So, what does “resting in God” look like?
Godly rest comes when we spend our time being in the presence of God.
It is a peaceful, mindful, prayerful time, when we can breathe in the wonder of the fact that we are God’s children.
Godly rest might look like contemplative (or worshipful) prayer, which traces all the way back to the Desert Fathers and St. Augustine, where you can focus on the attributes of God (loving, merciful, compassionate, gracious) and be with God in peace and quietness.
It might look like taking a walk while you talk to God, or like reading a chapter of the Bible slowly and focusing on what truth is being revealed to you.
It might look like having a worship night with friends, where everyone sings or plays an instrument.
Without godly rest, you will burn out
Whatever form godly rest takes for each of us, we need it in our lives.
Without Christ-centered rest, we will become burnt out.
When we rest in God, we are reminded of what is most important in our lives – that we are children of God and are saved by mercy and grace.
It is a time for re-centering and rejuvenating ourselves in our relationship with God.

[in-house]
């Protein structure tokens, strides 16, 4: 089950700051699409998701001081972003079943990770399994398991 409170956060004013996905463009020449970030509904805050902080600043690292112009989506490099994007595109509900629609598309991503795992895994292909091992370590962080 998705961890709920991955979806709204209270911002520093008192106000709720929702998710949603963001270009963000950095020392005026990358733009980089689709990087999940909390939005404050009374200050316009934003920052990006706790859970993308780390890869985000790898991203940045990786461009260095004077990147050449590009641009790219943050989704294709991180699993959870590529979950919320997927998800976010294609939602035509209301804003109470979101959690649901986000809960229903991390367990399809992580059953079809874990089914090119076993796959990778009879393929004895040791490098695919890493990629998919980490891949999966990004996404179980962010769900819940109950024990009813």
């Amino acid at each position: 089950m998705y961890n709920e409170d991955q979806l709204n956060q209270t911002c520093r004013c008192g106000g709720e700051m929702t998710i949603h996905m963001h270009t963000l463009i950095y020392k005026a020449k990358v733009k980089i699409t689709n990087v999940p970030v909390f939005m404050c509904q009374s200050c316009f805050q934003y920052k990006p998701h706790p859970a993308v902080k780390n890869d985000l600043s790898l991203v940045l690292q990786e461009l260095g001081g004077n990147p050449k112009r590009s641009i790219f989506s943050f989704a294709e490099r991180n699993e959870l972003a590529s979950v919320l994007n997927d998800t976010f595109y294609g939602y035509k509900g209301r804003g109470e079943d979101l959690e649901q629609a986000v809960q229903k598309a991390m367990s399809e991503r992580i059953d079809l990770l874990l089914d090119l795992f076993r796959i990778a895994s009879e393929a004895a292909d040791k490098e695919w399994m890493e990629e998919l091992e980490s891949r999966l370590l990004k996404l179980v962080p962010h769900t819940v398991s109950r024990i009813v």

Godly rest is not a time of intense study (that’s good for different reasons in different situations), but of pausing within the busyness of life to seek God’s face and say, “I’m here, I’m at peace because I am with you, and I’m listening to what you have to say.”
This kind of rest can fill us with new energy as we go about our lives and face challenges.
If we are constantly pouring out of ourselves into others, or using all our energy in search of perfect productivity, we’ll become tired and end up pouring out of an empty and dried-up soul.
Rest fills us with the peace of God so we can be peace to others.
Signs you need godly rest
Sometimes we get so focused on what we’re accomplishing that we don’t think about resting, and can miss the signs that are telling us to slow down and reconnect with God in quiet ways.
Here are 3 signs to look out for:
1) Your advice doesn’t match your actions.